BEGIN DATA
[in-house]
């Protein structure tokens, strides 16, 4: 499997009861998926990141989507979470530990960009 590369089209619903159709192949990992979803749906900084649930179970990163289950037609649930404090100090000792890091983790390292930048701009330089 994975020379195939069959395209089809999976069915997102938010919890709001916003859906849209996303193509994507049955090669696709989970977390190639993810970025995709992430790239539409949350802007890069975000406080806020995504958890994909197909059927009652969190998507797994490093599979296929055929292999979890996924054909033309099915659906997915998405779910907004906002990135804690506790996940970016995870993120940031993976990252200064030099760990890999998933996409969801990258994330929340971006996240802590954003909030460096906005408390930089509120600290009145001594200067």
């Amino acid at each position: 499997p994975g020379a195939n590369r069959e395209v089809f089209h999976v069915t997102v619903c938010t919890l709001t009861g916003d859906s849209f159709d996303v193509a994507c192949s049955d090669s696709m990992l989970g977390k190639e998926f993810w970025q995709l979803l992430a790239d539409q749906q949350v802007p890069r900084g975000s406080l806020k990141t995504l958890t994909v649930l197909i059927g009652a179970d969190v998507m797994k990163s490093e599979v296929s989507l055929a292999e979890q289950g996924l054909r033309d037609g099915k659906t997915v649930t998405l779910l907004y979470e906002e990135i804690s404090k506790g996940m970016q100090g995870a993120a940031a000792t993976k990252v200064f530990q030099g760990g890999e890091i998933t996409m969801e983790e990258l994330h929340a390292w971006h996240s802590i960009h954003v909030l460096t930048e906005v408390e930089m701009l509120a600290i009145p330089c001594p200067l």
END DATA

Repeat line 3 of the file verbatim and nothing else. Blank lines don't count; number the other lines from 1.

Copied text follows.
């Amino acid at each position: 499997p994975g020379a195939n590369r069959e395209v089809f089209h999976v069915t997102v619903c938010t919890l709001t009861g916003d859906s849209f159709d996303v193509a994507c192949s049955d090669s696709m990992l989970g977390k190639e998926f993810w970025q995709l979803l992430a790239d539409q749906q949350v802007p890069r900084g975000s406080l806020k990141t995504l958890t994909v649930l197909i059927g009652a179970d969190v998507m797994k990163s490093e599979v296929s989507l055929a292999e979890q289950g996924l054909r033309d037609g099915k659906t997915v649930t998405l779910l907004y979470e906002e990135i804690s404090k506790g996940m970016q100090g995870a993120a940031a000792t993976k990252v200064f530990q030099g760990g890999e890091i998933t996409m969801e983790e990258l994330h929340a390292w971006h996240s802590i960009h954003v909030l460096t930048e906005v408390e930089m701009l509120a600290i009145p330089c001594p200067l």